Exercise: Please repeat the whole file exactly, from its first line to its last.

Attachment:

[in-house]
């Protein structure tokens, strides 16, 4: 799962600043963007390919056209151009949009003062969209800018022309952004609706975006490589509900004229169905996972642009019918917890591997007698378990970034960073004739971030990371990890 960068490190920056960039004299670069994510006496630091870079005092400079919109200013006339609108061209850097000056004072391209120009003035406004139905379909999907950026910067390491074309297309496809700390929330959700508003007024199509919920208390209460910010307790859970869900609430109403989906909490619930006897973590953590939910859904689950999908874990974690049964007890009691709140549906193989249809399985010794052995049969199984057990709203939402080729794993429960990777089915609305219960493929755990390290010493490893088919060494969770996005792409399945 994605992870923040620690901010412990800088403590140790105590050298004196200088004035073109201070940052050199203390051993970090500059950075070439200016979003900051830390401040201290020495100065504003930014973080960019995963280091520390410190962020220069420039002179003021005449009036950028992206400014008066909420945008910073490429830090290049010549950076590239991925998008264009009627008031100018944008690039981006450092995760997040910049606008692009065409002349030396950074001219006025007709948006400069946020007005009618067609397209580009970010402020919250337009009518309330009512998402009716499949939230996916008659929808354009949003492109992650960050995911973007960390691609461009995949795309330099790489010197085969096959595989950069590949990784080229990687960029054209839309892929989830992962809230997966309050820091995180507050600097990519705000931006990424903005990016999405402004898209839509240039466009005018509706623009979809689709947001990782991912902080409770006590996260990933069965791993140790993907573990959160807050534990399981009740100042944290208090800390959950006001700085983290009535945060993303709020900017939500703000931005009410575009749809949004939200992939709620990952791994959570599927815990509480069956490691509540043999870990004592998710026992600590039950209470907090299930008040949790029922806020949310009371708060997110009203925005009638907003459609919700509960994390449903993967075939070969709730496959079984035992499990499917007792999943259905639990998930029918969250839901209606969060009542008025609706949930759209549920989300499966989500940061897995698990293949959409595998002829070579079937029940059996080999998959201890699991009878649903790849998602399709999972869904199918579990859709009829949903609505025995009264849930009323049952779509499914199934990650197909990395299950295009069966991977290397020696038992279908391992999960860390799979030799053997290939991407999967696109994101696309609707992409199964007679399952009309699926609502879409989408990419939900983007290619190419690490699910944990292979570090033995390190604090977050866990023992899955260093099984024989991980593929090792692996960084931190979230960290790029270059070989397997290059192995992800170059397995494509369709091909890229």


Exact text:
[in-house]
């Protein structure tokens, strides 16, 4: 799962600043963007390919056209151009949009003062969209800018022309952004609706975006490589509900004229169905996972642009019918917890591997007698378990970034960073004739971030990371990890 960068490190920056960039004299670069994510006496630091870079005092400079919109200013006339609108061209850097000056004072391209120009003035406004139905379909999907950026910067390491074309297309496809700390929330959700508003007024199509919920208390209460910010307790859970869900609430109403989906909490619930006897973590953590939910859904689950999908874990974690049964007890009691709140549906193989249809399985010794052995049969199984057990709203939402080729794993429960990777089915609305219960493929755990390290010493490893088919060494969770996005792409399945 994605992870923040620690901010412990800088403590140790105590050298004196200088004035073109201070940052050199203390051993970090500059950075070439200016979003900051830390401040201290020495100065504003930014973080960019995963280091520390410190962020220069420039002179003021005449009036950028992206400014008066909420945008910073490429830090290049010549950076590239991925998008264009009627008031100018944008690039981006450092995760997040910049606008692009065409002349030396950074001219006025007709948006400069946020007005009618067609397209580009970010402020919250337009009518309330009512998402009716499949939230996916008659929808354009949003492109992650960050995911973007960390691609461009995949795309330099790489010197085969096959595989950069590949990784080229990687960029054209839309892929989830992962809230997966309050820091995180507050600097990519705000931006990424903005990016999405402004898209839509240039466009005018509706623009979809689709947001990782991912902080409770006590996260990933069965791993140790993907573990959160807050534990399981009740100042944290208090800390959950006001700085983290009535945060993303709020900017939500703000931005009410575009749809949004939200992939709620990952791994959570599927815990509480069956490691509540043999870990004592998710026992600590039950209470907090299930008040949790029922806020949310009371708060997110009203925005009638907003459609919700509960994390449903993967075939070969709730496959079984035992499990499917007792999943259905639990998930029918969250839901209606969060009542008025609706949930759209549920989300499966989500940061897995698990293949959409595998002829070579079937029940059996080999998959201890699991009878649903790849998602399709999972869904199918579990859709009829949903609505025995009264849930009323049952779509499914199934990650197909990395299950295009069966991977290397020696038992279908391992999960860390799979030799053997290939991407999967696109994101696309609707992409199964007679399952009309699926609502879409989408990419939900983007290619190419690490699910944990292979570090033995390190604090977050866990023992899955260093099984024989991980593929090792692996960084931190979230960290790029270059070989397997290059192995992800170059397995494509369709091909890229």